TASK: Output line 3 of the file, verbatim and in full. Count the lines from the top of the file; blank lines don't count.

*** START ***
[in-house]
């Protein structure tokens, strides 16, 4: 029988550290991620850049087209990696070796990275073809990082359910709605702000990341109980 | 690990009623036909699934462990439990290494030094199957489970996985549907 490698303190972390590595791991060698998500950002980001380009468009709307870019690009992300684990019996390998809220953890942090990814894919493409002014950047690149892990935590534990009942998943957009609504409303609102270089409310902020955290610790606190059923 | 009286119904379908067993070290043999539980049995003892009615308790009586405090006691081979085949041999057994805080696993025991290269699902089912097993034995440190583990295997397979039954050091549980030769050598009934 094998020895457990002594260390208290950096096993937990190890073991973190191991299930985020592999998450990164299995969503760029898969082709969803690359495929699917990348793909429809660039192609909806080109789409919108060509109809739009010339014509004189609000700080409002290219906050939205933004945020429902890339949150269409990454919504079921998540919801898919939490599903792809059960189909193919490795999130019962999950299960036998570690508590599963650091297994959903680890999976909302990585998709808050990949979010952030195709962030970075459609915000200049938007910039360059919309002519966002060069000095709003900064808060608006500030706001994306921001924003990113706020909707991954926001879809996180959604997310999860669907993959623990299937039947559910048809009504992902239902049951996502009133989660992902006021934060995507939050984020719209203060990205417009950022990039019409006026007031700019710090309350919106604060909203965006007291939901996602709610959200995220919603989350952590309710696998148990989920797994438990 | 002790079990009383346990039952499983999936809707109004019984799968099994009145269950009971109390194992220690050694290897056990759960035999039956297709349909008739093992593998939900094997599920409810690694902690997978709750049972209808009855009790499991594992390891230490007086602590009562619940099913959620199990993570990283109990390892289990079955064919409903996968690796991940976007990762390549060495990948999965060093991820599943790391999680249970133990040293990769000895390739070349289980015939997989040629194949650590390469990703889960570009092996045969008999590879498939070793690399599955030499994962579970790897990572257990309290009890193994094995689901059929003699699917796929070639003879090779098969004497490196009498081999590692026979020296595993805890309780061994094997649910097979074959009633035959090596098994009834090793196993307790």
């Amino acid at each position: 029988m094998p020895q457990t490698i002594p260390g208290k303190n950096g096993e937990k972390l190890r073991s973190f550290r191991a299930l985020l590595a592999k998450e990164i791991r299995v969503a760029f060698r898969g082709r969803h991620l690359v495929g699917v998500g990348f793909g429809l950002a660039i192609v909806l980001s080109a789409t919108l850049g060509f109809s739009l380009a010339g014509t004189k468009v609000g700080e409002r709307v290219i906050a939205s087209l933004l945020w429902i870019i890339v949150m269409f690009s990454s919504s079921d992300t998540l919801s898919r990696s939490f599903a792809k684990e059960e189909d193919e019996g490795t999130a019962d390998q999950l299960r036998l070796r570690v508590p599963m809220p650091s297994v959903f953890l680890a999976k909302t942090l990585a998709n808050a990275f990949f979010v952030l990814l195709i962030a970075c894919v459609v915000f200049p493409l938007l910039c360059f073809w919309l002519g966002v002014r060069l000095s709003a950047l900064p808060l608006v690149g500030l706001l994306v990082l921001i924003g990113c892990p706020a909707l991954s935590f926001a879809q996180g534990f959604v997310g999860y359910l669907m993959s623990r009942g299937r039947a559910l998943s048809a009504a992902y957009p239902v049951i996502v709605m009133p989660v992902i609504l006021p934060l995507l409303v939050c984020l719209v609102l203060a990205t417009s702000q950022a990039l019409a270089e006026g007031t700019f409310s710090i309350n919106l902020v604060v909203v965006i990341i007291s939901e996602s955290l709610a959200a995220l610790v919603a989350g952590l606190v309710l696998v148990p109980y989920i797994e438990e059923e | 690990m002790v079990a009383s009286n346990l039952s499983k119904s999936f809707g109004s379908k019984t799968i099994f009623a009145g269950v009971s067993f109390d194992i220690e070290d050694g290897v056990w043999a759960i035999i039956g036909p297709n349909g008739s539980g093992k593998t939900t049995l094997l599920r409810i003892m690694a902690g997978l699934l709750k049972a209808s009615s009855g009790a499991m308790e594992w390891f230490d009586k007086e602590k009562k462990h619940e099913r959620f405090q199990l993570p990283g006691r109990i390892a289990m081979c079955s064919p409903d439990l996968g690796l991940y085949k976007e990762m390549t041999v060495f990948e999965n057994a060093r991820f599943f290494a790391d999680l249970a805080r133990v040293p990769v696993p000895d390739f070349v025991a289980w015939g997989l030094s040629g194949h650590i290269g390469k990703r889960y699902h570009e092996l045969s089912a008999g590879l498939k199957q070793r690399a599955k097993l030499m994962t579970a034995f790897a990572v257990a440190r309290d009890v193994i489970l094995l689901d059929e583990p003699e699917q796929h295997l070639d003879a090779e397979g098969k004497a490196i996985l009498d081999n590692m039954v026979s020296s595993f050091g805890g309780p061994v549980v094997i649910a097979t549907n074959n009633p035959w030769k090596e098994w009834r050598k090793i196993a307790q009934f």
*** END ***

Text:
């Amino acid at each position: 029988m094998p020895q457990t490698i002594p260390g208290k303190n950096g096993e937990k972390l190890r073991s973190f550290r191991a299930l985020l590595a592999k998450e990164i791991r299995v969503a760029f060698r898969g082709r969803h991620l690359v495929g699917v998500g990348f793909g429809l950002a660039i192609v909806l980001s080109a789409t919108l850049g060509f109809s739009l380009a010339g014509t004189k468009v609000g700080e409002r709307v290219i906050a939205s087209l933004l945020w429902i870019i890339v949150m269409f690009s990454s919504s079921d992300t998540l919801s898919r990696s939490f599903a792809k684990e059960e189909d193919e019996g490795t999130a019962d390998q999950l299960r036998l070796r570690v508590p599963m809220p650091s297994v959903f953890l680890a999976k909302t942090l990585a998709n808050a990275f990949f979010v952030l990814l195709i962030a970075c894919v459609v915000f200049p493409l938007l910039c360059f073809w919309l002519g966002v002014r060069l000095s709003a950047l900064p808060l608006v690149g500030l706001l994306v990082l921001i924003g990113c892990p706020a909707l991954s935590f926001a879809q996180g534990f959604v997310g999860y359910l669907m993959s623990r009942g299937r039947a559910l998943s048809a009504a992902y957009p239902v049951i996502v709605m009133p989660v992902i609504l006021p934060l995507l409303v939050c984020l719209v609102l203060a990205t417009s702000q950022a990039l019409a270089e006026g007031t700019f409310s710090i309350n919106l902020v604060v909203v965006i990341i007291s939901e996602s955290l709610a959200a995220l610790v919603a989350g952590l606190v309710l696998v148990p109980y989920i797994e438990e059923e | 690990m002790v079990a009383s009286n346990l039952s499983k119904s999936f809707g109004s379908k019984t799968i099994f009623a009145g269950v009971s067993f109390d194992i220690e070290d050694g290897v056990w043999a759960i035999i039956g036909p297709n349909g008739s539980g093992k593998t939900t049995l094997l599920r409810i003892m690694a902690g997978l699934l709750k049972a209808s009615s009855g009790a499991m308790e594992w390891f230490d009586k007086e602590k009562k462990h619940e099913r959620f405090q199990l993570p990283g006691r109990i390892a289990m081979c079955s064919p409903d439990l996968g690796l991940y085949k976007e990762m390549t041999v060495f990948e999965n057994a060093r991820f599943f290494a790391d999680l249970a805080r133990v040293p990769v696993p000895d390739f070349v025991a289980w015939g997989l030094s040629g194949h650590i290269g390469k990703r889960y699902h570009e092996l045969s089912a008999g590879l498939k199957q070793r690399a599955k097993l030499m994962t579970a034995f790897a990572v257990a440190r309290d009890v193994i489970l094995l689901d059929e583990p003699e699917q796929h295997l070639d003879a090779e397979g098969k004497a490196i996985l009498d081999n590692m039954v026979s020296s595993f050091g805890g309780p061994v549980v094997i649910a097979t549907n074959n009633p035959w030769k090596e098994w009834r050598k090793i196993a307790q009934f």